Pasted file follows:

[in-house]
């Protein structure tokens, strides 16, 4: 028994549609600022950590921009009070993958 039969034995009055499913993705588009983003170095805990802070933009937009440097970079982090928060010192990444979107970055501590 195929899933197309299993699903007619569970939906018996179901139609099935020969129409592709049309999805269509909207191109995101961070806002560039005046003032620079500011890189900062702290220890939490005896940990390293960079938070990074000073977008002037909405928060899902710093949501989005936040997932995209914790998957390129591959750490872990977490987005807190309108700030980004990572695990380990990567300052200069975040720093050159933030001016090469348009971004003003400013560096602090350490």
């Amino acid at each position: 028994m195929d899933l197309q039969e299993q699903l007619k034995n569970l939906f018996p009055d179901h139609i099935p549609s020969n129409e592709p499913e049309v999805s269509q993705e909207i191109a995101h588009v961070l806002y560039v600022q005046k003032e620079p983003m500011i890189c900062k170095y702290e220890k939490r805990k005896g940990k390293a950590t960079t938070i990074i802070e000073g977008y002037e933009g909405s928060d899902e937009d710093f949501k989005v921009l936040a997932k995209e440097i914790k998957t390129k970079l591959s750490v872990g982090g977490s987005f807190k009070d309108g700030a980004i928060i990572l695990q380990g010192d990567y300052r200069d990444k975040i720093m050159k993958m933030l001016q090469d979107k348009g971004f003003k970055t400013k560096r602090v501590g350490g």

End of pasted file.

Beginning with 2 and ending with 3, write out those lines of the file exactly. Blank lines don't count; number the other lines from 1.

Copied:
């Protein structure tokens, strides 16, 4: 028994549609600022950590921009009070993958 039969034995009055499913993705588009983003170095805990802070933009937009440097970079982090928060010192990444979107970055501590 195929899933197309299993699903007619569970939906018996179901139609099935020969129409592709049309999805269509909207191109995101961070806002560039005046003032620079500011890189900062702290220890939490005896940990390293960079938070990074000073977008002037909405928060899902710093949501989005936040997932995209914790998957390129591959750490872990977490987005807190309108700030980004990572695990380990990567300052200069975040720093050159933030001016090469348009971004003003400013560096602090350490």
């Amino acid at each position: 028994m195929d899933l197309q039969e299993q699903l007619k034995n569970l939906f018996p009055d179901h139609i099935p549609s020969n129409e592709p499913e049309v999805s269509q993705e909207i191109a995101h588009v961070l806002y560039v600022q005046k003032e620079p983003m500011i890189c900062k170095y702290e220890k939490r805990k005896g940990k390293a950590t960079t938070i990074i802070e000073g977008y002037e933009g909405s928060d899902e937009d710093f949501k989005v921009l936040a997932k995209e440097i914790k998957t390129k970079l591959s750490v872990g982090g977490s987005f807190k009070d309108g700030a980004i928060i990572l695990q380990g010192d990567y300052r200069d990444k975040i720093m050159k993958m933030l001016q090469d979107k348009g971004f003003k970055t400013k560096r602090v501590g350490g």